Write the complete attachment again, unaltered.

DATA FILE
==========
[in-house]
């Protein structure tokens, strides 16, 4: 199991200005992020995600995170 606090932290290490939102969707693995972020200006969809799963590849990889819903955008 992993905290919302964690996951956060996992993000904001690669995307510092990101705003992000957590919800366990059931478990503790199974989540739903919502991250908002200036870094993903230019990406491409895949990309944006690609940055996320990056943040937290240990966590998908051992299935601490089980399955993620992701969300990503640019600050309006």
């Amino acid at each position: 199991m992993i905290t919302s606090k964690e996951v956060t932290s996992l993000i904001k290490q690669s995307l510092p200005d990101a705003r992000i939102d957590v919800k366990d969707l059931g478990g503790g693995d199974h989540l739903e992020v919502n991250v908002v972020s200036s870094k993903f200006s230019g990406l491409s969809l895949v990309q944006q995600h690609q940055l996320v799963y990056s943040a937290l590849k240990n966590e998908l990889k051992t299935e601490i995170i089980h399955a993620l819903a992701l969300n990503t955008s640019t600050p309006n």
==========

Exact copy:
[in-house]
């Protein structure tokens, strides 16, 4: 199991200005992020995600995170 606090932290290490939102969707693995972020200006969809799963590849990889819903955008 992993905290919302964690996951956060996992993000904001690669995307510092990101705003992000957590919800366990059931478990503790199974989540739903919502991250908002200036870094993903230019990406491409895949990309944006690609940055996320990056943040937290240990966590998908051992299935601490089980399955993620992701969300990503640019600050309006």
């Amino acid at each position: 199991m992993i905290t919302s606090k964690e996951v956060t932290s996992l993000i904001k290490q690669s995307l510092p200005d990101a705003r992000i939102d957590v919800k366990d969707l059931g478990g503790g693995d199974h989540l739903e992020v919502n991250v908002v972020s200036s870094k993903f200006s230019g990406l491409s969809l895949v990309q944006q995600h690609q940055l996320v799963y990056s943040a937290l590849k240990n966590e998908l990889k051992t299935e601490i995170i089980h399955a993620l819903a992701l969300n990503t955008s640019t600050p309006n």